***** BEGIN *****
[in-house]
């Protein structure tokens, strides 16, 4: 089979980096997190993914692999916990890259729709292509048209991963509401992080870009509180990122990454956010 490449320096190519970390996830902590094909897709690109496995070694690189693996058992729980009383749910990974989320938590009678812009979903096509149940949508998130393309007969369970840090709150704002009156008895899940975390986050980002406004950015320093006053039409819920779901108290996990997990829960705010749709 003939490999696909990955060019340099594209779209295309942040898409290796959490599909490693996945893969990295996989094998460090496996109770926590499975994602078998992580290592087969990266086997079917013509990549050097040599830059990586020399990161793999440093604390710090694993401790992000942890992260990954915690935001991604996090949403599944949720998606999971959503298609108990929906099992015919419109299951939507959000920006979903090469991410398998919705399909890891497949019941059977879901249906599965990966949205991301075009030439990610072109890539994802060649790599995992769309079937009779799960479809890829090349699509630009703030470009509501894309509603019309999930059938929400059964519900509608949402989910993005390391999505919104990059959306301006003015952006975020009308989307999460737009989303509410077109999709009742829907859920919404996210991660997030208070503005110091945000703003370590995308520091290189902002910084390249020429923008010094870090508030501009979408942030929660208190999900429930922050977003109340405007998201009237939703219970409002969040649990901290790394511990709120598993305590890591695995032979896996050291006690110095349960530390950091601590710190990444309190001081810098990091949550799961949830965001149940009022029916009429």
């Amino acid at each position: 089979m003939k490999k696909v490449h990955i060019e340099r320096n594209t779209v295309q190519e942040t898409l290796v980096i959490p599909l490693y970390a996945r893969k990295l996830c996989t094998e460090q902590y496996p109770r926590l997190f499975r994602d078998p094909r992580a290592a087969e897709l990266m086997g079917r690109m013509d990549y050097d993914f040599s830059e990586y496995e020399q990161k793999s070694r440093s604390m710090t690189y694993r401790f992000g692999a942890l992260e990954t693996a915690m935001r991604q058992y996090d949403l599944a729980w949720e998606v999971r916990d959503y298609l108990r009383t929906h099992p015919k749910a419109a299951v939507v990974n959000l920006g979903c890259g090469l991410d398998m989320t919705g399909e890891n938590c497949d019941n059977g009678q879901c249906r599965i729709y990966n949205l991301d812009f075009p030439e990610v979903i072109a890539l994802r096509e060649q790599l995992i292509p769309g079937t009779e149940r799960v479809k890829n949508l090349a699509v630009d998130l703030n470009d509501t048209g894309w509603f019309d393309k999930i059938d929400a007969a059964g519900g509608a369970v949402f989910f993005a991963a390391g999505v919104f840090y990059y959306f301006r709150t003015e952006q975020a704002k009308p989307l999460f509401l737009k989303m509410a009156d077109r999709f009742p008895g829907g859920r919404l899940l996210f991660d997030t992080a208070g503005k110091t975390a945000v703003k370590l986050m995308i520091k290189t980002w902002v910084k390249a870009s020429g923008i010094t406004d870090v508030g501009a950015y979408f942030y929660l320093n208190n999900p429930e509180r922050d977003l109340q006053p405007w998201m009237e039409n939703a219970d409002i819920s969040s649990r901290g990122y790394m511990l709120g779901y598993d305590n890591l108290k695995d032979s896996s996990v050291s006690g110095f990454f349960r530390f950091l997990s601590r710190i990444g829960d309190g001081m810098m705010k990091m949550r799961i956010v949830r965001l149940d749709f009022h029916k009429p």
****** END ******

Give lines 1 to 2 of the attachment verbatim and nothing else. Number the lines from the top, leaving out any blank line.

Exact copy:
[in-house]
């Protein structure tokens, strides 16, 4: 089979980096997190993914692999916990890259729709292509048209991963509401992080870009509180990122990454956010 490449320096190519970390996830902590094909897709690109496995070694690189693996058992729980009383749910990974989320938590009678812009979903096509149940949508998130393309007969369970840090709150704002009156008895899940975390986050980002406004950015320093006053039409819920779901108290996990997990829960705010749709 003939490999696909990955060019340099594209779209295309942040898409290796959490599909490693996945893969990295996989094998460090496996109770926590499975994602078998992580290592087969990266086997079917013509990549050097040599830059990586020399990161793999440093604390710090694993401790992000942890992260990954915690935001991604996090949403599944949720998606999971959503298609108990929906099992015919419109299951939507959000920006979903090469991410398998919705399909890891497949019941059977879901249906599965990966949205991301075009030439990610072109890539994802060649790599995992769309079937009779799960479809890829090349699509630009703030470009509501894309509603019309999930059938929400059964519900509608949402989910993005390391999505919104990059959306301006003015952006975020009308989307999460737009989303509410077109999709009742829907859920919404996210991660997030208070503005110091945000703003370590995308520091290189902002910084390249020429923008010094870090508030501009979408942030929660208190999900429930922050977003109340405007998201009237939703219970409002969040649990901290790394511990709120598993305590890591695995032979896996050291006690110095349960530390950091601590710190990444309190001081810098990091949550799961949830965001149940009022029916009429």